During the Yingluck initiative, civil society organisations were invited to participate in the public (“Track 1”) process. But under the current arrangement, civil society will remain on the sidelines of talks while continuing to be engaged by the government team on the southern conflict.
MARA Patani began life in the so-called Track 1.5 – a side-show to the Yingluck initiative. Trusted retired government officials were asked to carry out this unofficial process through a series of negotiations in neighbouring countries.
Credit should also go to the then secretary-general of the Southern Border Province Administrative Centre, Pol Colonel Thawee Sodsong, who cultivated a working relationship with key exiled figures such as Sukree Hari, a BRN representative from Yala who fled in 2007 after receiving bail.
Transition from Track 1.5 to the official Track 1 wasn’t exactly a walk in the park. Efforts to mobilise the support of insurgents and the grass-roots community came to a complete standstill after community leader and MARA Patani representative Ustaz Waesumae Sudden, a cleric from Pattani’s Sai Buri district, was shot dead on September 28 last year. Nobody took responsibility for his murder, not even discreetly.
Today, participants of this side-show are sitting at the official Track I talks looking straight at the Thai government negotiators.
But BRN cadres who have command-and-control over the insurgents on the ground are still not interested in joining the peace initiative, prompting serious doubts over their chance of success.
BRN sources say their leaders are still not convinced that now is a good time to endorse any initiative, and doubt whether the ruling junta in Bangkok is serious about peace in the deep South.
Even the name “MARA Patani” must conjure unease for Prime Minister Prayut Chan-o-cha, with its connotations of institutionalisation and an internationalised process. To please the junta chief, the term “Party B” is being used to describe MARA Patani while “Party A” refers to the official side.
The terms of reference for the talks are due to be set by the end of this month. But already, both sides are vocalising their demands in public.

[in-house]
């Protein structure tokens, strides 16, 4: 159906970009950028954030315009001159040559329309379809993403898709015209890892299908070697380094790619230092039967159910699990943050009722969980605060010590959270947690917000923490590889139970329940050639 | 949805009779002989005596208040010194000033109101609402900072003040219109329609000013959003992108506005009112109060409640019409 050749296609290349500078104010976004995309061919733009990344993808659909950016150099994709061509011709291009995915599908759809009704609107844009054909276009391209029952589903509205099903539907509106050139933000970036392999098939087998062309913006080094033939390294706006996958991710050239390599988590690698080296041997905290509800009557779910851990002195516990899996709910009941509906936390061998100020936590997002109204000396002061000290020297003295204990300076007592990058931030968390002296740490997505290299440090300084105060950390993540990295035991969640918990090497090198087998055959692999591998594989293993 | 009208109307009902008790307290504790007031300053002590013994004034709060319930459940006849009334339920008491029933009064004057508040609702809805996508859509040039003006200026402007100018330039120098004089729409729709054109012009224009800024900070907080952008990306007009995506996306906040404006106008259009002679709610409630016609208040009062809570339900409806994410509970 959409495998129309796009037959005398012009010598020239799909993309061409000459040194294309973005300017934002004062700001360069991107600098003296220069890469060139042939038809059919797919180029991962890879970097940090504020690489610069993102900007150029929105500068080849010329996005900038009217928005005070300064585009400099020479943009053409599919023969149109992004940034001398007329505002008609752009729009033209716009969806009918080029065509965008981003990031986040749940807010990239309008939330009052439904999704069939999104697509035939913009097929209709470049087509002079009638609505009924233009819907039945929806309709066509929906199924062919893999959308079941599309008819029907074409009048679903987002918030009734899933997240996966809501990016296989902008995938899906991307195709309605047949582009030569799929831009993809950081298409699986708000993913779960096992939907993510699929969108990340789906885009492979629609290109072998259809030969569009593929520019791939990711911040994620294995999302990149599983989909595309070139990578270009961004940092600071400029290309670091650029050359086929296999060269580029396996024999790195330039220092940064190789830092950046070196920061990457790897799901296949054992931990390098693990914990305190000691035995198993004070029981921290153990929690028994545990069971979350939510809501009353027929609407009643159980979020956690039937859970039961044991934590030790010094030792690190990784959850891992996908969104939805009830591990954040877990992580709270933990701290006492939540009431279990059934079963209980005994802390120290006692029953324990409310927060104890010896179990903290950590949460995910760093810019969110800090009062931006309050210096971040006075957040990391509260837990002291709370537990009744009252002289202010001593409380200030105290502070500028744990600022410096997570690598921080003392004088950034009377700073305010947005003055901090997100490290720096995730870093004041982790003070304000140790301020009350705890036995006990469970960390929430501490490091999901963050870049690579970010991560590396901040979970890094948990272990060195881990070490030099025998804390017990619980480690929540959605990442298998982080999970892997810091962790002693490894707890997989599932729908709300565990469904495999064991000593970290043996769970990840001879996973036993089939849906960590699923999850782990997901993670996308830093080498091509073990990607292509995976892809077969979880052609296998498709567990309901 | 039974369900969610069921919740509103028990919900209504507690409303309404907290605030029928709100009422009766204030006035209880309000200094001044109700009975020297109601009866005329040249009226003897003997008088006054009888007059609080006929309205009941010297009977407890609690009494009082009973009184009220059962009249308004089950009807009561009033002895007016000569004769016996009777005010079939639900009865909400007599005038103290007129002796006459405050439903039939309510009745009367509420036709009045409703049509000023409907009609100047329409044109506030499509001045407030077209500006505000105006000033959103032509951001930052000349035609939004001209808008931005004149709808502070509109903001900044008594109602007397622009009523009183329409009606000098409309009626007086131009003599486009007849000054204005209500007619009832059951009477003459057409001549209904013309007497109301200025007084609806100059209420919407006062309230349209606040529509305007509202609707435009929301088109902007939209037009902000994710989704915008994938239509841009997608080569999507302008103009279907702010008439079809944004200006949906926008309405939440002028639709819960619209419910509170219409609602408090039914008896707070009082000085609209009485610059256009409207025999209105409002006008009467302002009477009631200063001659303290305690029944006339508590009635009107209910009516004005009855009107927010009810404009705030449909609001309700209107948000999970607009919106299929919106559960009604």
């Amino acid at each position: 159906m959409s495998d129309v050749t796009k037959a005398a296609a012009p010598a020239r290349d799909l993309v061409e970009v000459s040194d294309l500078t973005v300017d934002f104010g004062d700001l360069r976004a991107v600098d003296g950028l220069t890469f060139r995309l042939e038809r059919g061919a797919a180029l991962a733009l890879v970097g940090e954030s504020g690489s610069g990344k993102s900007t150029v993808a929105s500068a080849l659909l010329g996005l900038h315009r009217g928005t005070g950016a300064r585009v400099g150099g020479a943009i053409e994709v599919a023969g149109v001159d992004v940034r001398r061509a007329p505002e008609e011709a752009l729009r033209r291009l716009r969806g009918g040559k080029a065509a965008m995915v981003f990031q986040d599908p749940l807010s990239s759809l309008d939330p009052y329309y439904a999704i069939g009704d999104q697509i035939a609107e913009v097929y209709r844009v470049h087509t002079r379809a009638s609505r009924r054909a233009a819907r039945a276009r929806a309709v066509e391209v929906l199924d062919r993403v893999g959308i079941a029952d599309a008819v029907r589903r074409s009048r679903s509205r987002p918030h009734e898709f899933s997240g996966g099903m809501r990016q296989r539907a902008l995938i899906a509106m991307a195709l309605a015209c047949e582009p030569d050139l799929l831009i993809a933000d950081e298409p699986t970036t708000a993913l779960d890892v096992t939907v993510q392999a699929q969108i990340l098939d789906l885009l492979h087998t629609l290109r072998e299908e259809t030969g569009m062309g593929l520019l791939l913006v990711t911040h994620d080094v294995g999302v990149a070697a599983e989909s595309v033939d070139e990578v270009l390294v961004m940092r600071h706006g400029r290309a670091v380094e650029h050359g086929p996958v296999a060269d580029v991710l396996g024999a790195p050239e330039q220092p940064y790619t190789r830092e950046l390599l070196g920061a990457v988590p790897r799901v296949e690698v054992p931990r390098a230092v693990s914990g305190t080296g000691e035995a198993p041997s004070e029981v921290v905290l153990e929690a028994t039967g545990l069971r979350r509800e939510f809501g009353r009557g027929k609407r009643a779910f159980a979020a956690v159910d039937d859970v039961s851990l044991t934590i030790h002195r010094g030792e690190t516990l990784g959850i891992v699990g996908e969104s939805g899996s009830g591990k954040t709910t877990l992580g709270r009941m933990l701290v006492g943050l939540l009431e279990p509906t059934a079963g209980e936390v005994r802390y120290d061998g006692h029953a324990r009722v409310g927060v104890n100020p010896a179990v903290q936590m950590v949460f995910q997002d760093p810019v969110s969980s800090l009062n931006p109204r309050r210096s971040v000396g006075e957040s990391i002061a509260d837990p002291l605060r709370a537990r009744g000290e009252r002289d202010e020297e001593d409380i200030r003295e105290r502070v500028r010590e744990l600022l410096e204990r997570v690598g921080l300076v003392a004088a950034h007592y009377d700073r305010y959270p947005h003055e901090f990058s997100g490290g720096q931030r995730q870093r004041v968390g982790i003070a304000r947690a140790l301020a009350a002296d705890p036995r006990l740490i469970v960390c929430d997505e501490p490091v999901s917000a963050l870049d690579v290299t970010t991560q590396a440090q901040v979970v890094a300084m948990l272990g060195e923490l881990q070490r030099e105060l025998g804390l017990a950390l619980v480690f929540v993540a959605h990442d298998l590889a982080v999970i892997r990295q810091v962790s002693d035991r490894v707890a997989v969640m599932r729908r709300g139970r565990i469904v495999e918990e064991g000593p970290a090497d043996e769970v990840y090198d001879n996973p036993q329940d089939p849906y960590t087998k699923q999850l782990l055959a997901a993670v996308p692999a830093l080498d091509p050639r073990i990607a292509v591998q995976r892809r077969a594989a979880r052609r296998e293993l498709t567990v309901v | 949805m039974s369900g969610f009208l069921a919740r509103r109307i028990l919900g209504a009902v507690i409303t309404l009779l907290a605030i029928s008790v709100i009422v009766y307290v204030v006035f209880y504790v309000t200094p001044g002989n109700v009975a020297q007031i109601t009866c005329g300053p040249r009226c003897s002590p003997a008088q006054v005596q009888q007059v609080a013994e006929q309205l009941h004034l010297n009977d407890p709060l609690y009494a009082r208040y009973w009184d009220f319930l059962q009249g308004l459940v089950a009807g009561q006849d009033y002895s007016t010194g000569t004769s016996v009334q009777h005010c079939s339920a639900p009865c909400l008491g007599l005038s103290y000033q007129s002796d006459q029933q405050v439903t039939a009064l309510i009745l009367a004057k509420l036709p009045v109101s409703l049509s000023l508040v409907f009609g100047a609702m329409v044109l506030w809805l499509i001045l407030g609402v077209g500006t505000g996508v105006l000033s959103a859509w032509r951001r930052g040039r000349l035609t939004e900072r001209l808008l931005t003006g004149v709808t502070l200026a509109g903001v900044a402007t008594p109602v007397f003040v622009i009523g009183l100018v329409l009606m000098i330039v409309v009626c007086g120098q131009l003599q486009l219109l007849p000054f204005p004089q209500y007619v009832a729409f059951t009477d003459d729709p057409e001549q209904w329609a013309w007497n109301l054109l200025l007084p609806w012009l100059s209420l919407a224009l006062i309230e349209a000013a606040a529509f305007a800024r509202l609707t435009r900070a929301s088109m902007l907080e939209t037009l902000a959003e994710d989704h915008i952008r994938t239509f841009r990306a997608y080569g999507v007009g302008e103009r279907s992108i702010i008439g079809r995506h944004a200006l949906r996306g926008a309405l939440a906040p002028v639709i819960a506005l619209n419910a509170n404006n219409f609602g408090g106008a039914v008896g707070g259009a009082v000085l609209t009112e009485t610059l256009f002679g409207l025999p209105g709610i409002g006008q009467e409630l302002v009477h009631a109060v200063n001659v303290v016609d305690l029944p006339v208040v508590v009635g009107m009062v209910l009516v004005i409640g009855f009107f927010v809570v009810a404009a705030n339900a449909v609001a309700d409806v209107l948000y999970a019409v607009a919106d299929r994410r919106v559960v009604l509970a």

MARA Patani is demanding that the conflict be designated by Parliament as a national agenda so as to ensure peace efforts aren’t dropped when this government ends. It also wants its 15 members to be granted immunity and the umbrella organisation officially recognised. Moreover, the group has suggested it would be willing to settle for something less than complete independence for the three southernmost provinces – possibly the right to “self-determination”.
The Thai side, on the other hand, is asking MARA Patani to work towards creating a safe zone, which probably encompasses a ceasefire; improve livelihoods of the local people; and ensure that all sides have access to justice.
There is also a longstanding question over legitimacy. Thailand doesn’t have to deal with this question once the junta hands the mandate back to the people. But the same can’t be said for MARA Patani and its members.
There has been talk of setting up a national assembly for the region to serve as a rubberstamp for MARA Patani. But according to security official in the South, Bangkok is likely to object to any move to set up a shadow Parliament for the conflict-affected region.
And given the fact that Premier Prayut can’t even stand the name “MARA Patani”, the idea of him offering official recognition and legitimacy to this umbrella organisation may be just a pipe dream.
Don Pathan is an independent security analyst and a freelance consultant based in Yala, Thailand. He is also the founding member of the Patani Forum (www.pataniforum.com).